“I think it’s great they’re taking the initiative and they’re well qualified to do it,” says Clements-Cortes, a performer, vocal instructor, researcher and university educator who taught Len at Laurier and now teaches Jennifer in the master’s community music program.
“They have a connection to the community.” It’s turning out all right, Jennifer agrees. “I’m not superstitious, but you know how the universe sends little things?” One day, a stranger stopped to chat while
Jennifer was working in the garden. She happened to be connected to the WaterlooWellington chapter of Orff, which is a method of teaching music to children using movement, singing and instruments. Jennifer is an Orff specialist.
Love of community drove Margaret’s plans for the property too. When Margaret bought the house – previous owners had turned it into a nursing home called Green Gables Manor – she thought it could be a guest house down the road, but only after she retired.
However, the story goes that a visiting professor from England desperate for temporary lodging convinced her to open her doors early. He became the first of many professionals who stayed at Green Gables while Margaret restored it to its “quiet elegance.” Later, the house received the Mike Wagner Heritage Award from the City of Kitchener.
“The demand snowballed after that first guest,” Jennifer says.
The house, with its three-metre-wide front door of wood and latticed glass, has a distinguished history. It was built between 1906 and 1911 when Caroline Breithaupt Augustine, a widow with three children, bought it and moved her family in. Augustine’s family members were among the pioneers of Kitchener’s tanning industry.
Green Gables’ subsequent owners included Lang Tanning owner Jerome Lang and his cousin, Joseph, and then Alfred and Caroline Wintermeyer whose son, John, became the leader of the Ontario Liberal party.
The house was more likely called Green Gables because of its three green, gabled windows at the front of the house than because of Lucy Maud Montgomery’s book, “Anne of Green Gables,” which was published in 1908, Jennifer says.
Jennifer thinks the imposing house may have reminded her mother of the
time when, at age 10, she was evacuated from her home in London, England, to a similar-looking home. Today, there’s a grandfather clock in Green Gables’ hallway that reminded Margaret of the clock she wound when she was a child in that house.
Jennifer remembers Margaret as a strong provider after Jennifer’s father, a scientist for the Defence Research Medical Laboratories in Toronto, died in 1966. Jennifer was 11 and her brother, Jonathan, was in England. Margaret was working at a Canada Employment Centre and she owned a children’s clothing store.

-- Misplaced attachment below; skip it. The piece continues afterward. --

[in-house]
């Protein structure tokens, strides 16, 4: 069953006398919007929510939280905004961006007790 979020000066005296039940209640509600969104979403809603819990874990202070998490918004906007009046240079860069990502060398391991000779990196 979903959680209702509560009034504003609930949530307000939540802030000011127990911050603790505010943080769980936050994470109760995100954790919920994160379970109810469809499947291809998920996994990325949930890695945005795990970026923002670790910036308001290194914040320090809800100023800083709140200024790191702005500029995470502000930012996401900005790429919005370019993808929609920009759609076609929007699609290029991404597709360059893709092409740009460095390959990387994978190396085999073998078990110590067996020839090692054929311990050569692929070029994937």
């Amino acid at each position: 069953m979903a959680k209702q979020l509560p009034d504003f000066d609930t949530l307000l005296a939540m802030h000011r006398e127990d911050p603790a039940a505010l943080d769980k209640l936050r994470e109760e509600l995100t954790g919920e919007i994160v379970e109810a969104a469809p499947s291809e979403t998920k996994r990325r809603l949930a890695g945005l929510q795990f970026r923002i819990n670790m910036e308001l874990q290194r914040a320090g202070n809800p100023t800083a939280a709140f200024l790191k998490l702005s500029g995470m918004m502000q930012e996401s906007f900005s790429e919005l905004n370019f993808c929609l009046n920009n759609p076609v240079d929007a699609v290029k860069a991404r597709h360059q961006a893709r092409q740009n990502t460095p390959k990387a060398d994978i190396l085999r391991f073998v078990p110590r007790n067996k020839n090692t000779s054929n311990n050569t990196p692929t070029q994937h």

“How many housewives in the late ’ 50s open a children’s store?” Jennifer says, adding her mother earned her bachelor of arts degree in the early 1970s.
Jennifer laughs when she imagines her mother’s reaction to a requirement at her first job at a women’s clothing store in downtown Toronto in the 1950s. “You had to wear suits and she was told to add padding to her backside.”
Margaret rose through the ranks at the Canada Employment Centre to attain a high-level position. “In my opinion, she was a real feminist,” Len says.
“She had always been strong. If she saw something, she did it. When we first came to Canada, I was three years old,” Jennifer recalls. “When we got to the airport, there was a welcome centre. The woman there was so overwhelmed that she (Margaret) helped behind the counter. “She was a person of action.” Margaret applied her strong will to her health, but she couldn’t beat the prognosis. She struggled to get better and was frustrated when she didn’t. “She kept planning for things in September, October and November,” Jennifer says.
The couple is excited about the opportunity to continue Margaret’s legacy and add to Green Gables’ history.
“After we’re long gone, I guess that we’ll be part of the story of the house,” Len says.
Jennifer Stacey holds a photo of her mother, Margaret, while standing in front of Green Gables Executive Guest House on Queen Street North in Kitchener.
ABOVE: Guests can relax in the sunny conservatory. LEFT: One of three marble fireplaces.
Jennifer Stacey looks over the drawings for the music studio, which is in the upper level of the garage in the background, with architect, friend and fellow musician Stephen King.